JEFF BECK AND JOHNNY DEPP, Caroline, No (Deuce Music, Ltd.). There’s a running joke that actors want to be rock stars and rock stars want to go to Hollywood. Legendary guitarist Jeff Beck and his friend, actor Johnny Depp put at least half of that saying to the test on this project, an EP toward a full release due later this summer. The title track is a Beach Boys cover from the group’s Pet Sounds album. It is also the only instrumental, and it’ll make the guitar geeks more than happy. While Depp is somewhat radioactive socially these days, his singing voice is not bad on a tune like “Isolation.” The problem is, that singing voice is one-dimensional and lacks expression on the other material. Time will tell how this plays out over the course of a full album. As is, if you’ve heard one Johnny Depp vocal, you’ve heard them all. Beck’s highly expressive guitar shines throughout. Now in his 70’s, the guitarist’s career is in its “I can do what I want” phase. He’s earned it. Fans may see this album as a vanity project. They are, of course, free to explore the classic Beck material. Caveat Emptor.
NIMBUS SEXTET, Forward Thinker (Acid Jazz Records). Smooth jazz without the schmaltz. Fusion without the overindulgence. Perhaps the best way to describe Forward Thinker, the second release from Nimbus Sextet, is crowd-pleasing. The music is more than enough to get people moving while also allowing them to appreciate the instrumental and vocal skills the band possesses. It is also a solid testament to the nature of modern jazz. It pays homage to the past while being influenced by the present non-jazz elements taking place around them. Even if it is relatively smooth, there are just enough musical bumps in the road to keep us interested in the journey.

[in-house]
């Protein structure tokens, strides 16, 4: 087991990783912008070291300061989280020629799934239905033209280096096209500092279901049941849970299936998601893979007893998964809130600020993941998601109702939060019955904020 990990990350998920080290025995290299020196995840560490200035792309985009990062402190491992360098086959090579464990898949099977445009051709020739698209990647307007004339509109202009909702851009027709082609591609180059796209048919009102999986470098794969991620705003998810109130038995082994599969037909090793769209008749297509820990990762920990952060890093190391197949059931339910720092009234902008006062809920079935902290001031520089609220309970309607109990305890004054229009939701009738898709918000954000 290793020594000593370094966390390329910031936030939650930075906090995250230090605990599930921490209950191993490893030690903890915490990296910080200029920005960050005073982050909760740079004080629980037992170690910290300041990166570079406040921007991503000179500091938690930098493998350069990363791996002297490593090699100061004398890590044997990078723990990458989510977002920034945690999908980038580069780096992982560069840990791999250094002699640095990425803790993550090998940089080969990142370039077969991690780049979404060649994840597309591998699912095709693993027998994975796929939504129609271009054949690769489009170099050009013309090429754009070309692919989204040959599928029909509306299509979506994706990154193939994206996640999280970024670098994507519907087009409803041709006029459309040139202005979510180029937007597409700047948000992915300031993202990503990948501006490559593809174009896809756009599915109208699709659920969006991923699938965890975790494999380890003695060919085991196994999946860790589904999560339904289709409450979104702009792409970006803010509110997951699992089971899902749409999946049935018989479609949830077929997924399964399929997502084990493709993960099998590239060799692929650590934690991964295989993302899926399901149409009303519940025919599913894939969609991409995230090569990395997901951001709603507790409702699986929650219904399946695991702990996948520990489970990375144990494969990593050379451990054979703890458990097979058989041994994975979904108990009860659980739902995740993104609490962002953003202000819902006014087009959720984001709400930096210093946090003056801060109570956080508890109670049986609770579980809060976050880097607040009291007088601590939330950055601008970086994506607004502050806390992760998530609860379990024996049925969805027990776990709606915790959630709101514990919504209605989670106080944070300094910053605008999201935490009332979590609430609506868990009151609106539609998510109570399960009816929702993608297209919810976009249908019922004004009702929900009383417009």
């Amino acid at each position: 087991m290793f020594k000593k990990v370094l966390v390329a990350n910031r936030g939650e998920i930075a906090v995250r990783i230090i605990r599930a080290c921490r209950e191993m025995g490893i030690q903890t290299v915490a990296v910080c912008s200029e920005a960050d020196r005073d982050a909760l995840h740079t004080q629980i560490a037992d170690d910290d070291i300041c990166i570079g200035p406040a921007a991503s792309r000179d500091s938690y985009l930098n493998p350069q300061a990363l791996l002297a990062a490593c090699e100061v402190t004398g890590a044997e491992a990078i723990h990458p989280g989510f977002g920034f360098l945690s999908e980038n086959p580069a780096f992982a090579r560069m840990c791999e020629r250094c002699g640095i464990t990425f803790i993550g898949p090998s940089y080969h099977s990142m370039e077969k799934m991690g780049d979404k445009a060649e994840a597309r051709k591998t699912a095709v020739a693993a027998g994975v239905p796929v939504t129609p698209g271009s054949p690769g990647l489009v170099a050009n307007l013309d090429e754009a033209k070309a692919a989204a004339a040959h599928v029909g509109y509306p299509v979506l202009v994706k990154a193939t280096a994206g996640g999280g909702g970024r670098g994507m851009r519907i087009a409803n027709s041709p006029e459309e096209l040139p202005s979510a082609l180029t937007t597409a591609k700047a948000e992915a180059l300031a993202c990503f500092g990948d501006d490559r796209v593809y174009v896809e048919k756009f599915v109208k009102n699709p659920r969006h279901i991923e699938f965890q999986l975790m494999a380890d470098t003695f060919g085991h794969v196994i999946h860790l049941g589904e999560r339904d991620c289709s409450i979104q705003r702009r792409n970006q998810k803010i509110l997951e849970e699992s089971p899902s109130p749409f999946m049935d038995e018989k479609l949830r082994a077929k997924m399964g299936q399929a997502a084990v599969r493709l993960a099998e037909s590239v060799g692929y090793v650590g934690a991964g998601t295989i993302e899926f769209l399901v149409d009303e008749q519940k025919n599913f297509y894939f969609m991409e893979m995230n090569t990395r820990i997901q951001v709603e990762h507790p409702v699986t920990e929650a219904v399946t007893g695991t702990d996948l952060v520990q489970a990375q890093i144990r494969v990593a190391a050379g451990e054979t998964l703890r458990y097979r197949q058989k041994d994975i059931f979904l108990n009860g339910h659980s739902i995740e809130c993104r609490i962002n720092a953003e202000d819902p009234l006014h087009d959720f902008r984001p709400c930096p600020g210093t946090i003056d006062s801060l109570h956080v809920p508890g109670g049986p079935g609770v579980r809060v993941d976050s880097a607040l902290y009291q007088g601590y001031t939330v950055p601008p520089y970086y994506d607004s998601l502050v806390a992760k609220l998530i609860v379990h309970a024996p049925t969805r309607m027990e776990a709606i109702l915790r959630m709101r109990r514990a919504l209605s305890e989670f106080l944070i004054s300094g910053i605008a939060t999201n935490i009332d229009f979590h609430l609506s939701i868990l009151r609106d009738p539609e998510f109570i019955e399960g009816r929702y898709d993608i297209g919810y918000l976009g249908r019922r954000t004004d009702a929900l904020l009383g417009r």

GOGO PENGUIN, Between Two Waves (XXIM Records). British nu-jazzers GoGo Penguin have slowly but surely been expanding their trio sound thanks to the subtle use of more electronic effects to augment their already powerful straight-ahead sound. Their new EP also allows pianist Chris Illingsworth and bassist Nick Blacka to break in a new drummer, Jon Scott, who has fit in quite seamlessly while helping propel an already steady groove. The band’s playing has a deft touch even as they establish more aggressive grooves and melodies. The band is navigating change well as they continue to stretch jazz into new territory.
GORDON GRDINA’S NOMAD TRIO, Boiling Point (Astral Spirits Records). As appropriate an album title as ever, as guitarist (with a dash of oud) Gordon Grdina pushes his band’s music through the avant-garde repeatedly until the sound reaches its apex and produces groove and melody like continents colliding. Pianist Matt Mitchell plays brutal stabbing chords and assertive single-note runs while drummer provides a conventional-feeling groove, even when he gets there via the side door. As a band, the Nomad trio sounds like three individual streams meeting nicely in the same river. Theirs is music for the highly adventurous.